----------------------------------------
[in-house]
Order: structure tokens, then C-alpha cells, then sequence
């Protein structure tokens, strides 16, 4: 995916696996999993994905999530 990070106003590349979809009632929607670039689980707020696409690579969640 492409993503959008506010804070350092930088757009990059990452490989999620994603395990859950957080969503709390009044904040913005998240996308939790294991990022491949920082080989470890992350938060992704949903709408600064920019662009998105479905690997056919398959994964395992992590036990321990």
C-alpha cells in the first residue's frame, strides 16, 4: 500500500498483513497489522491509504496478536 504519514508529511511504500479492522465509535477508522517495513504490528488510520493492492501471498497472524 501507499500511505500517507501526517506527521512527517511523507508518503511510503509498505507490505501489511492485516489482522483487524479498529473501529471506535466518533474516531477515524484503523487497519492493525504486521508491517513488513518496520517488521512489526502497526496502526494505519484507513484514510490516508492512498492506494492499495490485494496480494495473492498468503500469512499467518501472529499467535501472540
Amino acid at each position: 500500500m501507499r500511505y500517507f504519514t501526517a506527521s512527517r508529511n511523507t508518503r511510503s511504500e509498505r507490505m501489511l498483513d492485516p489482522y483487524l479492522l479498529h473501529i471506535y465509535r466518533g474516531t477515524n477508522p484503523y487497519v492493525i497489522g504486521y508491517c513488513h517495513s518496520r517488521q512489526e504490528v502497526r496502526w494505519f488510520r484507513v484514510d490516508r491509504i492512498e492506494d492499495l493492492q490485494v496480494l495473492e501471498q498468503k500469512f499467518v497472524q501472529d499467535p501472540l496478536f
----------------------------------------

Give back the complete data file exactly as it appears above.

[in-house]
Order: structure tokens, then C-alpha cells, then sequence
């Protein structure tokens, strides 16, 4: 995916696996999993994905999530 990070106003590349979809009632929607670039689980707020696409690579969640 492409993503959008506010804070350092930088757009990059990452490989999620994603395990859950957080969503709390009044904040913005998240996308939790294991990022491949920082080989470890992350938060992704949903709408600064920019662009998105479905690997056919398959994964395992992590036990321990």
C-alpha cells in the first residue's frame, strides 16, 4: 500500500498483513497489522491509504496478536 504519514508529511511504500479492522465509535477508522517495513504490528488510520493492492501471498497472524 501507499500511505500517507501526517506527521512527517511523507508518503511510503509498505507490505501489511492485516489482522483487524479498529473501529471506535466518533474516531477515524484503523487497519492493525504486521508491517513488513518496520517488521512489526502497526496502526494505519484507513484514510490516508492512498492506494492499495490485494496480494495473492498468503500469512499467518501472529499467535501472540
Amino acid at each position: 500500500m501507499r500511505y500517507f504519514t501526517a506527521s512527517r508529511n511523507t508518503r511510503s511504500e509498505r507490505m501489511l498483513d492485516p489482522y483487524l479492522l479498529h473501529i471506535y465509535r466518533g474516531t477515524n477508522p484503523y487497519v492493525i497489522g504486521y508491517c513488513h517495513s518496520r517488521q512489526e504490528v502497526r496502526w494505519f488510520r484507513v484514510d490516508r491509504i492512498e492506494d492499495l493492492q490485494v496480494l495473492e501471498q498468503k500469512f499467518v497472524q501472529d499467535p501472540l496478536f